High blood pressure, also known as “hypertension,” puts your heart and circulatory system at risk. Blood pressure is the force of blood against the walls of your arteries as it passes through. When it’s high, it means that things are not as healthy as they should be.
Blood pressure is recorded as “something over something,” as you might know if you watch hospital dramas on television. The “systolic” pressure is the first “something” (as the heart beats) and “diastolic” the second (relaxing between beats). Here are the numbers, with “prehypertension” a new term for those at risk of getting high blood pressure.
• Normal: 120 over 80
• Prehypertension: 120 to 139 over 80 to 89
• Stage 1 hypertension: 140 to 159 or 90 to 99
• Stage 2 hypertension: anything above stage one
Hypertension is called the “silent killer” because it raises your risk of heart disease without you even knowing it. In fact, three in 10 people who have it don’t know it. The majority of patients are over 65, and 80% are overweight. It’s too bad that only half of them try to control hypertension, because it is something that can be controlled.
Before we get to the homeopathic remedies that you can use, let’s cover the basics. If you have prehypertension or hypertension, actively try to reverse the problem. First off, cut down on your intake of salt — this is very important. Along with that, increase your intake of potassium through supplements or foods. (High sources of the mineral include bananas, dried fruit, all leafy green vegetables, potatoes with skin, squash, avocados, broccoli, cauliflower, carrots, papayas, cantaloupes and all legumes.)
Other ways to help yourself are to exercise at least 30 minutes a day (even simple walking), keep your weight normal, drink alcohol only in moderation, avoid smoking and eat more fruits, vegetables and low-fat dairy products.
While it’s good for throbbing and violent conditions that start suddenly, it can be useful for high blood pressure, as well. It’s one of the main remedies in a hypertensive crisis, with flushes of heat, pounding headache and impending stroke. See the feature article in this month’s issue for more about this awesome plant.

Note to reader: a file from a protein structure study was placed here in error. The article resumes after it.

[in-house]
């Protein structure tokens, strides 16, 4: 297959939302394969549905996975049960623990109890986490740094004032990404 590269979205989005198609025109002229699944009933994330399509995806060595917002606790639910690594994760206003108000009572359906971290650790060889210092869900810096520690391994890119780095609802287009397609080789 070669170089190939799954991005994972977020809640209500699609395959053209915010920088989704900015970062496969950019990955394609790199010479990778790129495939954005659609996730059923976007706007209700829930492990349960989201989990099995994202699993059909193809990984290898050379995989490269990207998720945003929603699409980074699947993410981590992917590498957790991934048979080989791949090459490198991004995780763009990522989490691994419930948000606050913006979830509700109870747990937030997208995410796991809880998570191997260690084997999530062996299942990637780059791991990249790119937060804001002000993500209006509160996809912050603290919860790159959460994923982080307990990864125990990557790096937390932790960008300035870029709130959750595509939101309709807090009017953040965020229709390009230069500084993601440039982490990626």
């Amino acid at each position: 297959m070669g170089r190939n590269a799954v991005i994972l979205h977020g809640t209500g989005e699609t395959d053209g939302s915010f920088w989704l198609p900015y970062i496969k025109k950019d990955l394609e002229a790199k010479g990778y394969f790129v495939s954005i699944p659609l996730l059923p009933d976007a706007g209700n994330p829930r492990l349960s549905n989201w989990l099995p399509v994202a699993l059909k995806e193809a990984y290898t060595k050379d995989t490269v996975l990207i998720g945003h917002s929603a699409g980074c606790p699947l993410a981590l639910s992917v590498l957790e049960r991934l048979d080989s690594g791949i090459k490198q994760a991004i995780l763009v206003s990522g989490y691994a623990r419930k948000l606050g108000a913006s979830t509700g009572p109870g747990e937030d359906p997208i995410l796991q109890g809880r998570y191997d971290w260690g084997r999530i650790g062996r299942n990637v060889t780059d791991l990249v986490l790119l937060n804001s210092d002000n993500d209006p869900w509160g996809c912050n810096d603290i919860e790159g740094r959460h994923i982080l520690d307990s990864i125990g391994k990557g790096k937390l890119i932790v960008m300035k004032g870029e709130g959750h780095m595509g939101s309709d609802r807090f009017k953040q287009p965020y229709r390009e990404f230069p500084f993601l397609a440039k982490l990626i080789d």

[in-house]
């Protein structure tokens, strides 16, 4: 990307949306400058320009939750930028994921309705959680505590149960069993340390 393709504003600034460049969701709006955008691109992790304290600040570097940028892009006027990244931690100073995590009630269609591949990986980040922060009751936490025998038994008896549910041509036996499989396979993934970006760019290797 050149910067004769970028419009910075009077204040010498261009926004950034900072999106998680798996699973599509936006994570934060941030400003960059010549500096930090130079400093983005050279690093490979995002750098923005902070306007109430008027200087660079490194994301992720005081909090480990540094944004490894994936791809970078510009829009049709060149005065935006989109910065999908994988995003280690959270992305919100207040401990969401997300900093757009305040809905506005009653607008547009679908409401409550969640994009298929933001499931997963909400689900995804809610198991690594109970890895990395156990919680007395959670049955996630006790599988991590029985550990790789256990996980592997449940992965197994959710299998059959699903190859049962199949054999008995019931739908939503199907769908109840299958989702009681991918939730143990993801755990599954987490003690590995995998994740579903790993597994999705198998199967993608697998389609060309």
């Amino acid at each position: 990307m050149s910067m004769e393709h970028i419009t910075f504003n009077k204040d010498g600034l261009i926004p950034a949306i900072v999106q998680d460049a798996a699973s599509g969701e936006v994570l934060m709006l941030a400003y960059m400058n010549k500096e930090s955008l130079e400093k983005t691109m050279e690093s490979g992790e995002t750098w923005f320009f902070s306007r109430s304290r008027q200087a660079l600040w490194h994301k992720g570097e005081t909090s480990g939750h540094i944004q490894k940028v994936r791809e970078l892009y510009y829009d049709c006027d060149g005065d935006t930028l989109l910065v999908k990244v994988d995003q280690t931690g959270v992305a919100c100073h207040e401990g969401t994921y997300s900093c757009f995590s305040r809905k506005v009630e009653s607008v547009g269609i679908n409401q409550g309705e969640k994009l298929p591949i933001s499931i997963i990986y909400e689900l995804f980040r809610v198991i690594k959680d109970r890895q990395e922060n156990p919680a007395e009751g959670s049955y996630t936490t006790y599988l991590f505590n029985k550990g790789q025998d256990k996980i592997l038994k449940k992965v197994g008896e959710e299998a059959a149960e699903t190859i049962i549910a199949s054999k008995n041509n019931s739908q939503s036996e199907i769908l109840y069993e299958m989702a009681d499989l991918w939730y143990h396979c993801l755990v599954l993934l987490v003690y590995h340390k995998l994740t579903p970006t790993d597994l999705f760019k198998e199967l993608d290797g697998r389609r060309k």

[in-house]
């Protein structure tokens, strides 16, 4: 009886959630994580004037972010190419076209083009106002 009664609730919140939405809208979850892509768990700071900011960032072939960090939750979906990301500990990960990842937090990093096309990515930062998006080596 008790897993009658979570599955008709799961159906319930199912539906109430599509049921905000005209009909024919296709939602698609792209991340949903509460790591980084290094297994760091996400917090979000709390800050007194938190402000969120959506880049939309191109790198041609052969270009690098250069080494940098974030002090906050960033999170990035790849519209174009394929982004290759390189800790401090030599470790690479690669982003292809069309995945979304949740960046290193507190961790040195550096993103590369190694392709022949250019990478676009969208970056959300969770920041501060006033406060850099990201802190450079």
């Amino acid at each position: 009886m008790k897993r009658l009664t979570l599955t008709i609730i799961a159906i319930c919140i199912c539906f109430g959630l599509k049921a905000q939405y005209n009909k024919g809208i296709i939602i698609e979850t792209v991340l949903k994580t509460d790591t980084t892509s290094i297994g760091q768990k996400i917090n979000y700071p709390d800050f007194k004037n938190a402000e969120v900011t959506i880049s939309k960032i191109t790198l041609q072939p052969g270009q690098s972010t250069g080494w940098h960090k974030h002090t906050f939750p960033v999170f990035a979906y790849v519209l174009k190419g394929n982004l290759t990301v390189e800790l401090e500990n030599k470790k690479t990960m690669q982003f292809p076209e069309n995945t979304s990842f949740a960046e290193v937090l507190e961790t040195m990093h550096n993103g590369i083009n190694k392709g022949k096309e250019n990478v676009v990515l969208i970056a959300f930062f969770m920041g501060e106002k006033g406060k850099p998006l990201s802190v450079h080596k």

This is nitroglycerine and is somewhat similar to the above. It’s helpful for high blood pressure that may be accompanied by a pulsating, congestive headache that worsens in the sun. Your face is blushed. Along with hypertension, you may have angina that causes a hot sensation in the chest.
The candidates for Nux are easily angered or upset and compulsive workaholics. They are chilly in body temperature and tend to complain of gastrointestinal upsets (diarrhea, constipation, stomach pain, nausea, etc.). They crave stimulants, such as drugs, caffeine or alcohol. This character profile paves the way toward high blood pressure.
A salty remedy that helps symptoms caused by grief. High blood pressure can return following an emotional event, like the death of a spouse. These people tend not to like sympathy and are emotionally closed off.
Used for hypertension in people who are very shy and have difficulty concentrating. Symptoms are worse when lying on the left side. They can include strong stomach pain that recedes when lying on the stomach.
A common recommendation for people with hypertension triggered by stress endured over the long term. It’s like it’s burning inside them, often linked to their jobs.
Good for high blood pressure where one’s face is flushed, behavior is overactive and overall appears primed to explode one day.
OTHER NATURAL REMEDIES
Since high blood pressure is so common, many natural remedies have been investigated over time. Here is a quick rundown of the rest of what the “alternative” world has to offer.
Positive benefits have been seen in older adults taking fish oil supplements each day. May lower systolic pressure by 3.7 and diastolic by 2.1.
This natural chemical used as a sweetener has proven “antihypertensive” effects. Blood-pressure levels have fallen substantially, even by 10% after three months.
The potent herb may be able to lower blood pressure. Don’t bother with supplements; instead, eat lots of garlicky dishes.
Taking soybean-protein supplements for a few months could lower blood pressure significantly. Studies used a high dose, around 40 grams (g).
Many studies have found positive effects about this now-popular supplement. Aim for about 60 milligrams (mg) a day, and follow package directions.
People who drink several cups of tea a day have been found to be at a reduced risk of getting high blood pressure.
It’s possible that several other items could lower blood pressure. They include vitamin C, magnesium, potassium, green-bean coffee extract, dark chocolate, melatonin (for nighttime pressure) and vitamin D (to prevent hypertension).
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